Sunday, November 29 by silvia
Build, and riders will come
What happens when you build safe bicycle infrastructure that connects so people can get where they want to go? An explosion in the number of cyclists. See what is happening in New York City, which has created 200 miles of bike routes in the last three years.
Here’s a fun fact: Philadelphia has the highest percentage of people who bike to work of any really large U.S. city – with New York ranked sixth – according to the 2008 American Community Survey.
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Wednesday, November 25 by silvia
Think of the East Coast Greenway as an urban Appalachian Trail connecting cities from Maine to Florida. It goes along West Windsor on the D&R Canal towpath (ask us for a free map of the NJ route), with the potential for plenty of money to come to area businesses from bicycle tourists. The Greenway wants to get most of the route off the roads, making it more appealing for cyclists and walkers. Many areas need work, including points not too far south from us.
The Greenway says: “ It is time for Philadelphia to fill the gaps in the Schuylkill River Trail, for Pennsylvania to have a connected East Coast Greenway connecting to New Jersey and Delaware, and for Camden, New Jersey to become a city of trails, not highways.
… Philadelphia and five other surrounding counties submitted to the federal government for stimulus funding for an unprecedented multi-jurisdictional application (called GREAT PA/NJ) for $36 million to build 17 segments of the Schuylkill River Trail, the East Coast Greenway and the Camden GreenWay. If stimulus funds can repair highways and bridges, remodel transit stations and repave roads, why shouldn’t that same type of funding build bicycle & pedestrian trails? This is a HUGE opportunity to significantly advance active transportation regionally and to close many of the gaps along these trail systems.”
The Greenway asks that people contact the governor to stress their support for the project. You can also write to Office of the Governor, P.O. Box 001, Trenton, NJ 08625, or call 609-292-6000.
Read how a trail in Pennsylvania benefited local businesses.
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Friday, November 20 by sandy
“In Defense of Jaywalking,” by Tom Vanderbilt, posted on Slate.com on November 2, argues for ways to improve pedestrian safety. He notes that Netherlands, which has “an enviable pedestrian safety record,” legalized jaywalking. Here’s Vanderbilt’s list for making walking safer:
1. Spend more money on making walking safer.
2. Provide good places to walk.
3. Install pedestrian-friendly engineering.
4. Lower and enforce urban speeds.
5. Stiffen penalties for motorists who violate the rights of pedestrians crossing legally.
Read More >>
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Saturday, November 14 by sandy
“What would the national reaction be if a jumbo jet full of passengers went down with regularity every 31 days or so? How loud would the calls be for a fundamental change in airline safety? It’s easy to imagine the shock and outrage if such a thing happened. Yet that is essentially what happens every year with preventable pedestrian fatalities on our nation’s streets and roads.”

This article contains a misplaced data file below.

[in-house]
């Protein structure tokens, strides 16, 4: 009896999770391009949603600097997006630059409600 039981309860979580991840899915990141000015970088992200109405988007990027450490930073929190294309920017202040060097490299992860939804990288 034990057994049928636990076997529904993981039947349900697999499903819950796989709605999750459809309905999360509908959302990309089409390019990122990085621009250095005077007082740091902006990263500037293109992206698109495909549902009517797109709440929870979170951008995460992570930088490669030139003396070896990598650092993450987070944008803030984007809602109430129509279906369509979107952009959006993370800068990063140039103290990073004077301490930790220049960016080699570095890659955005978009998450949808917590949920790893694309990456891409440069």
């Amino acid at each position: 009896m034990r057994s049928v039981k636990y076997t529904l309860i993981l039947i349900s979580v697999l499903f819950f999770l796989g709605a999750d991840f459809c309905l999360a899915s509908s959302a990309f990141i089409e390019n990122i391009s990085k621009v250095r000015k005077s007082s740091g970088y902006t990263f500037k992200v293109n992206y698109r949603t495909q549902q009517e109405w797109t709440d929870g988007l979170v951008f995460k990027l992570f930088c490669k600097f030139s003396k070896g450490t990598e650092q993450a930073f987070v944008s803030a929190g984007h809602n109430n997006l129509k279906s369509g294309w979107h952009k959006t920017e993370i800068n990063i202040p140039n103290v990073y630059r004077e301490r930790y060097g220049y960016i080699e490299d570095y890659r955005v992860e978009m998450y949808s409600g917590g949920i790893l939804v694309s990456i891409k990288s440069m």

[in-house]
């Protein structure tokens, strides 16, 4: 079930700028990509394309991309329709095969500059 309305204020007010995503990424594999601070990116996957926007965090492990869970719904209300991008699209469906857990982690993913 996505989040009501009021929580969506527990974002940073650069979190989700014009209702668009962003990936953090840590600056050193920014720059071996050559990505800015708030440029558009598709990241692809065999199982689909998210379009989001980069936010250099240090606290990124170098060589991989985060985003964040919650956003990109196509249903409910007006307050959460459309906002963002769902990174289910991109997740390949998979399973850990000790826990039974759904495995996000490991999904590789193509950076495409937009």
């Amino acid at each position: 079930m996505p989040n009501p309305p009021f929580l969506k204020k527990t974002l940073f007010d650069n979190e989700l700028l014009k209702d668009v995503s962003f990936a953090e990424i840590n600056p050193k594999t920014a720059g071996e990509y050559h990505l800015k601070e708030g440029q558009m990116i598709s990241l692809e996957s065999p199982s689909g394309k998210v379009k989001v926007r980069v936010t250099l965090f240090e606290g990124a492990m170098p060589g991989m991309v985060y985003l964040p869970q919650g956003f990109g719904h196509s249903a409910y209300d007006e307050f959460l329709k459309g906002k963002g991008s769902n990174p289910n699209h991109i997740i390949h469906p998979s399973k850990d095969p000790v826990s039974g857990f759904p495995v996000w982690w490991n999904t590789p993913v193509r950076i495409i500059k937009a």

Read More >>
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Wednesday, November 11 by sandy
The WWPA wrote a letter on November 10, 2009 to the township council and the mayor requesting a roundabout design for Old Bear Brook and Bear Brook Roads that will be accessible to bicyclists not comfortable riding in traffic. The WWBPA wrote follow-up letters, before and after a public hearing on November 23, 2009, advocating changes in design.
November 10, 2009
November 20, 2009
November 27, 2009
Other WWBPA Recommendations
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Saturday, November 7 by silvia
Here are some of the articles and videos we’ve enjoyed over the past month.
Who’d have thought that Columbia, Missouri, is becoming one of America’s bike-friendly communities? But this university town of 100,000 is one of four communities that is benefiting from a federal government pilot program that is creating “bike boulevards” and making it easier for residents to walk to local destinations. Its mayor says: “If we could get people to use their bikes or walk on 20% of their short trips, I’d be delighted.” Read more.
But let’s be realistic: Change can take years. On the other hand, it has a way of feeding on itself. Watch this video about Boulder, one of America’s most bike-friendly cities, and how it got to be that way.
For those who want to do more reading on creating bike-friendly communities, the West Windsor library has a copy of Jeff Mapes’ Pedaling Revolution. Read rock icon and cyclist David Byrne’s review.
Several members pointed out the NPR interview with David Byrne, who has a book of his own out. In Bicycle Diaries, he shares the thoughts, adventures and observations he’s experienced while cycling through some of the world’s major cities.
Finally, read about a heavy-duty bike ride from Queens to Princeton.
Send us your reading, listening and viewing suggestions!
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